Cocaine use disorder is when the use of cocaine harms a person’s health or social functioning, or when a person becomes dependent on cocaine. The powdered form of cocaine can be snorted or dissolved in water and injected. “Crack,” which is cocaine in a rock crystal form, can be heated and its vapors smoked.
Cocaine use disorder is treatable, but it takes perseverance and determination. Talk to your doctor if you think you have cocaine use disorder.
Cocaine stimulates the brain to release large amounts of the hormone dopamine, which, when amassed in sufficient quantities, results in the euphoria commonly reported by cocaine abusers. As a person continues to use cocaine, a tolerance is developed, and this means that higher doses and more frequent use are required to maintain the euphoria.
Release of Dopamine in the Brain
The dopamine connecting to the receptors causes a euphoric feeling. This occurs naturally, but cocaine causes an exaggerated response that can lead to addiction.
Furthermore, when a cocaine user stops using abruptly, they experience a crash or withdrawal. This results in an extremely strong craving for more cocaine, as well as fatigue (being tired), loss of pleasure in life,
, irritability, sleepiness, and sometimes paranoia. These symptoms often prompt the user to seek more cocaine to alleviate these symptoms of withdrawal.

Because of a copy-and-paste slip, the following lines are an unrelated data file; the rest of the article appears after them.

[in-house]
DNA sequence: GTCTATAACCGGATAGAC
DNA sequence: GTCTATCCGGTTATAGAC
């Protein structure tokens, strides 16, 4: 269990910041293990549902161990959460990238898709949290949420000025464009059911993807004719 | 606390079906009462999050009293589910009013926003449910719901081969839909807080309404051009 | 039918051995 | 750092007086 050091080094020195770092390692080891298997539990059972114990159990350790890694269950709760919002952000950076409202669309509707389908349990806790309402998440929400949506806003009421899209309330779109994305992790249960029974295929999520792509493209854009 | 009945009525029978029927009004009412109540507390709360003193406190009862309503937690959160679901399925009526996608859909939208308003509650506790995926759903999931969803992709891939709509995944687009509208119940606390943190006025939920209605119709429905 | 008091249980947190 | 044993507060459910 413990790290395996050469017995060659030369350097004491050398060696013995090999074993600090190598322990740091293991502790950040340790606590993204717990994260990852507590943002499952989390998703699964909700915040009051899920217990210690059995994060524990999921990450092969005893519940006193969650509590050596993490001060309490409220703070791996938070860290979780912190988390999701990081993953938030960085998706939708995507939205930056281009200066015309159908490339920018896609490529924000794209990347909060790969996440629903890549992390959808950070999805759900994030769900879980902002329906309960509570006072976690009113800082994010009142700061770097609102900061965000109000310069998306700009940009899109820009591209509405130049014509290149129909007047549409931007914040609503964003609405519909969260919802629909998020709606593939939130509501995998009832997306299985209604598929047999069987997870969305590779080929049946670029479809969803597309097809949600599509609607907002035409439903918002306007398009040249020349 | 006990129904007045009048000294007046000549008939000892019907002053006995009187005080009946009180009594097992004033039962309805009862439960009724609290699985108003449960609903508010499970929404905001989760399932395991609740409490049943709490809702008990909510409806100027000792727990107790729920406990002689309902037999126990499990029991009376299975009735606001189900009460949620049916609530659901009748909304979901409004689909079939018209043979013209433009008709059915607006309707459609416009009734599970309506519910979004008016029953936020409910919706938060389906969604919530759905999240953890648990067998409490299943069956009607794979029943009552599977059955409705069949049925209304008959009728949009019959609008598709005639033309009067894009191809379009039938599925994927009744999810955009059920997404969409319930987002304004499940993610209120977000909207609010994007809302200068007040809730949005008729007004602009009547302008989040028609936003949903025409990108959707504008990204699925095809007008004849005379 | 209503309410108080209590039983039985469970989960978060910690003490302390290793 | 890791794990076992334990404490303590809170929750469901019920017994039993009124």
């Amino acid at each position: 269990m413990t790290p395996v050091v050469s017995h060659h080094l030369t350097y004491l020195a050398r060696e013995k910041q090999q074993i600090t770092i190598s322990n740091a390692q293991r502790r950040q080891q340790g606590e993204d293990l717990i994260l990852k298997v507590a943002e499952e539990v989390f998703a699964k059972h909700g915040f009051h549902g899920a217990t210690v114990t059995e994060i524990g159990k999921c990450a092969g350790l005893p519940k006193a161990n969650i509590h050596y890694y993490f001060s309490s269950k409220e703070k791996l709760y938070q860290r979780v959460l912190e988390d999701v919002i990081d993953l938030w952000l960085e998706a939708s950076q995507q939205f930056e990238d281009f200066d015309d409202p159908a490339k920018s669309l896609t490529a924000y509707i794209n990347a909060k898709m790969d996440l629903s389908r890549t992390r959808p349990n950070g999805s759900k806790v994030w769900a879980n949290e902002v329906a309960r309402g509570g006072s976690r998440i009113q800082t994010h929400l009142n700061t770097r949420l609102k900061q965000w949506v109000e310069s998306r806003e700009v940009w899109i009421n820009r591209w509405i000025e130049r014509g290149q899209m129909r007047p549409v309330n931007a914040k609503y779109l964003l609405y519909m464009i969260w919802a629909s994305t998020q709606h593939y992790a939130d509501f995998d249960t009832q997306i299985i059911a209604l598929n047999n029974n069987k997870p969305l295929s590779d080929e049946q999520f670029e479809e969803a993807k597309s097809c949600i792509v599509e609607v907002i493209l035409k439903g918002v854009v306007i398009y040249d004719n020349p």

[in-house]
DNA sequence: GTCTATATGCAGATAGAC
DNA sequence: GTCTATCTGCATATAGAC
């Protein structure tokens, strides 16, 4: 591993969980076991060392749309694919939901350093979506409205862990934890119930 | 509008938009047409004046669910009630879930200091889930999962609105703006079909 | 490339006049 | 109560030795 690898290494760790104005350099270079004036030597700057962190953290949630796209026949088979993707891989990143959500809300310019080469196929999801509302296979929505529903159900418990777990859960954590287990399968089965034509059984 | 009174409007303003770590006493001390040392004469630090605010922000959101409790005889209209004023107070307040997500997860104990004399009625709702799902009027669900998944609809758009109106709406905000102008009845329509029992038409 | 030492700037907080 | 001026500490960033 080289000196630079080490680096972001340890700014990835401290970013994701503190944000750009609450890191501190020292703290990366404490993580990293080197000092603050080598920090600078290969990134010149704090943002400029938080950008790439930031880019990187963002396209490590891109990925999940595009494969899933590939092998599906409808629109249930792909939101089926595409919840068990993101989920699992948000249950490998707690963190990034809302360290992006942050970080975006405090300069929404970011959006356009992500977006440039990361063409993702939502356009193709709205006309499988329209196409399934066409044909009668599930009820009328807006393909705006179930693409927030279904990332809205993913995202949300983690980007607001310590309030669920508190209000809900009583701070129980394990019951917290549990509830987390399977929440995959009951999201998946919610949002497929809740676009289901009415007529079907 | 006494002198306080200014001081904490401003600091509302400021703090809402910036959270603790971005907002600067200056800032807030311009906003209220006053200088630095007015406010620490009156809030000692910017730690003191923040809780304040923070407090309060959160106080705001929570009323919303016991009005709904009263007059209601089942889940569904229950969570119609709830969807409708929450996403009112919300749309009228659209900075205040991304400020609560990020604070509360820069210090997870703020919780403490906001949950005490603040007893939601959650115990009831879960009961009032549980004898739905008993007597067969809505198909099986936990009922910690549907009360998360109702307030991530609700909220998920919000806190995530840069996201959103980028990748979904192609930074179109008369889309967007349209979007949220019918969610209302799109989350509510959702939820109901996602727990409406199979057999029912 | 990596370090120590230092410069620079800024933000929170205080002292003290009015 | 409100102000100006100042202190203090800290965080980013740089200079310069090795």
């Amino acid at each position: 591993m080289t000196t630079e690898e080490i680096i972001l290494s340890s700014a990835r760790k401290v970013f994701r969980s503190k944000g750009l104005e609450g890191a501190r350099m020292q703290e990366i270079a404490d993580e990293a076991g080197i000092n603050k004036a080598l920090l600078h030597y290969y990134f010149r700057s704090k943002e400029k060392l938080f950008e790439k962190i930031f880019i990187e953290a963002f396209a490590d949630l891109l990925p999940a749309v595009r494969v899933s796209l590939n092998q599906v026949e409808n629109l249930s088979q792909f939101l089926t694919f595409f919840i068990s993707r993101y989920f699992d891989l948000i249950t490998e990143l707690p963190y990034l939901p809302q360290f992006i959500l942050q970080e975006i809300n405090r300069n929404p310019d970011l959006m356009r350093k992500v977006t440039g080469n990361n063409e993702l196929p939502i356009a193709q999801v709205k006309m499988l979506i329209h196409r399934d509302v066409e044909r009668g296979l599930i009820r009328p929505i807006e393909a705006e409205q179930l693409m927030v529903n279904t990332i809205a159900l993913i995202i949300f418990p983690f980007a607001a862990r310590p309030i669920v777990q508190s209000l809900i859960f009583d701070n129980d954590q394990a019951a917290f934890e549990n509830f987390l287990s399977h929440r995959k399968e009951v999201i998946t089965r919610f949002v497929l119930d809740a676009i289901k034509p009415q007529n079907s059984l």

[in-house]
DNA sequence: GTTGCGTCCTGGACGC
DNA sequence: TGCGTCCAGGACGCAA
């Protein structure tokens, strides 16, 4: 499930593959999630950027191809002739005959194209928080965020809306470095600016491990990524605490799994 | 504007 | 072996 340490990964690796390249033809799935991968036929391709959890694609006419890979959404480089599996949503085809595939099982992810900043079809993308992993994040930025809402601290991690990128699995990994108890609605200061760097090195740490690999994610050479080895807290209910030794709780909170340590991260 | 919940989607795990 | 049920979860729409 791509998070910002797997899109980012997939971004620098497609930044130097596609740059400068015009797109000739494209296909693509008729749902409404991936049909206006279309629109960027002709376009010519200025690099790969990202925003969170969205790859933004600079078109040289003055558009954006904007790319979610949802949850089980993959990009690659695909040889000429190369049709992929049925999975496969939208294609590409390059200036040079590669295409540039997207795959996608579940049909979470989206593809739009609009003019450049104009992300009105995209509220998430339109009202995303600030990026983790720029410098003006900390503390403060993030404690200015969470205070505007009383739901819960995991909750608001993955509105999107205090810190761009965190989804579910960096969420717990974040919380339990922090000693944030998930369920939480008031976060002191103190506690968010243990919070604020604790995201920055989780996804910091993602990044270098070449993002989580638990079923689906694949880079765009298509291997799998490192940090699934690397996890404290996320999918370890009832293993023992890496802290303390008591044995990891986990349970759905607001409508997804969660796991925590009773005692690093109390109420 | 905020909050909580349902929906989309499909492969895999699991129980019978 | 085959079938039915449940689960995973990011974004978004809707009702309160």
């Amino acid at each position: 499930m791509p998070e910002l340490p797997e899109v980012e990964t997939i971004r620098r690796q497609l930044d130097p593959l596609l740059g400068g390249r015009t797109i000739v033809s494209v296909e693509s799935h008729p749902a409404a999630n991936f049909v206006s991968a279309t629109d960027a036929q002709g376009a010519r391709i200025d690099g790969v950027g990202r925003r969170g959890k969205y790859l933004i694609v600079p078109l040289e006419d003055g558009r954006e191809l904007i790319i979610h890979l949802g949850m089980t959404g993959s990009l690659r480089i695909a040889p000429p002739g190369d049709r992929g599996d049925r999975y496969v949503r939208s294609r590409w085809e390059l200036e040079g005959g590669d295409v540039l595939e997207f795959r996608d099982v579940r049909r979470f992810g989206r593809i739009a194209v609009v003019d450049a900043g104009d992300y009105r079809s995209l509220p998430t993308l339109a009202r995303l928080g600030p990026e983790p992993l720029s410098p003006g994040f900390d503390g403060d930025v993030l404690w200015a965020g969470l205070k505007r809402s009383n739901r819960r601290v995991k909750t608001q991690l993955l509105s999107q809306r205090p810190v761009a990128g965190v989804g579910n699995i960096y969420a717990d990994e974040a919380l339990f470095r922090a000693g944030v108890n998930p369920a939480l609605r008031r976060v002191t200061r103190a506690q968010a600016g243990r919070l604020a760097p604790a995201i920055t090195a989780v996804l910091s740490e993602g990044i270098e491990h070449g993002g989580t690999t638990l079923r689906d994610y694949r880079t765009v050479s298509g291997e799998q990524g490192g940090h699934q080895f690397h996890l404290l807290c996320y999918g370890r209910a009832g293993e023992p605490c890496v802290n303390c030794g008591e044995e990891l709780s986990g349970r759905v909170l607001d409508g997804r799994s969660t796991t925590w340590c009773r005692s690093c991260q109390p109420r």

The following factors increase your chances of developing cocaine use disorder. If you have any of these risk factors, tell your doctor:
The symptoms below are associated with cocaine use disorder.
Your doctor will ask about your symptoms and medical history, and perform a physical exam. He or she will ask you specific questions about your cocaine use, such as how long you have been using cocaine and how often you use it.
Talk with your doctor about the best treatment plan for you. Treatment programs may be in- or outpatient. They may require that you have already stopped all cocaine use, they may involve a detoxification program, or they may begin working with you even though you are still actively using cocaine.
There are currently no medications available to treat cocaine use disorder specifically, but topiramate, modafinil, and baclofen have shown some promise in treating cocaine use disorder. In addition, antidepressant drugs may benefit people who are in the early stages of cocaine abstinence.
Behavioral therapies to help people quit using cocaine are often the only available, effective treatment for cocaine use disorder. Such therapies include contingency management, in which people receive positive rewards for staying in treatment and remaining cocaine-free. Also,
cognitive behavioral therapy
helps people who are addicted to cocaine learn to abstain and remain abstinent from cocaine.
In rehabilitation programs, people with cocaine use disorder stay in a controlled environment for 6-12 months, during which they may receive vocational rehabilitation and other support to prepare to move back into society.
The best way to prevent cocaine use disorder is to never use cocaine, since it is highly addictive.
Please be aware that this information is provided to supplement the care
provided by your physician. It is neither intended nor implied to be a
substitute for professional medical advice. CALL YOUR HEALTHCARE PROVIDER
IMMEDIATELY IF YOU THINK YOU MAY HAVE A MEDICAL EMERGENCY. Always seek the
advice of your physician or other qualified health provider prior to
starting any new treatment or with any questions you may have regarding a